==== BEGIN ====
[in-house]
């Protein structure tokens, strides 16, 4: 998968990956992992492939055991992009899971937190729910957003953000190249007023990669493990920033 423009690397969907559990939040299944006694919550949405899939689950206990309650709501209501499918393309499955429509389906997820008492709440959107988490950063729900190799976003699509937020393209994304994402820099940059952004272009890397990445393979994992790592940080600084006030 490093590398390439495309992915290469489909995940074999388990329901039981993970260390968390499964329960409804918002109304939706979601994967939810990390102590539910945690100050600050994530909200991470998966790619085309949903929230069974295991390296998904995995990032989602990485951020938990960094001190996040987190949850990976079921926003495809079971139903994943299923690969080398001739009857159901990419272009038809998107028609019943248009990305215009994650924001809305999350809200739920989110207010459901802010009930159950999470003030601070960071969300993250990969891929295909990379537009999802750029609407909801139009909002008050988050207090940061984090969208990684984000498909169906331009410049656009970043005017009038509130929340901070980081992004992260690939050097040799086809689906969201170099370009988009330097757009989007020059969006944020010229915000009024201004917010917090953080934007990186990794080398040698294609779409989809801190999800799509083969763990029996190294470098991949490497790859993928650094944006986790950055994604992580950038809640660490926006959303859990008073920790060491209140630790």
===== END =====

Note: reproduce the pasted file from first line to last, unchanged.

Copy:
[in-house]
């Protein structure tokens, strides 16, 4: 998968990956992992492939055991992009899971937190729910957003953000190249007023990669493990920033 423009690397969907559990939040299944006694919550949405899939689950206990309650709501209501499918393309499955429509389906997820008492709440959107988490950063729900190799976003699509937020393209994304994402820099940059952004272009890397990445393979994992790592940080600084006030 490093590398390439495309992915290469489909995940074999388990329901039981993970260390968390499964329960409804918002109304939706979601994967939810990390102590539910945690100050600050994530909200991470998966790619085309949903929230069974295991390296998904995995990032989602990485951020938990960094001190996040987190949850990976079921926003495809079971139903994943299923690969080398001739009857159901990419272009038809998107028609019943248009990305215009994650924001809305999350809200739920989110207010459901802010009930159950999470003030601070960071969300993250990969891929295909990379537009999802750029609407909801139009909002008050988050207090940061984090969208990684984000498909169906331009410049656009970043005017009038509130929340901070980081992004992260690939050097040799086809689906969201170099370009988009330097757009989007020059969006944020010229915000009024201004917010917090953080934007990186990794080398040698294609779409989809801190999800799509083969763990029996190294470098991949490497790859993928650094944006986790950055994604992580950038809640660490926006959303859990008073920790060491209140630790």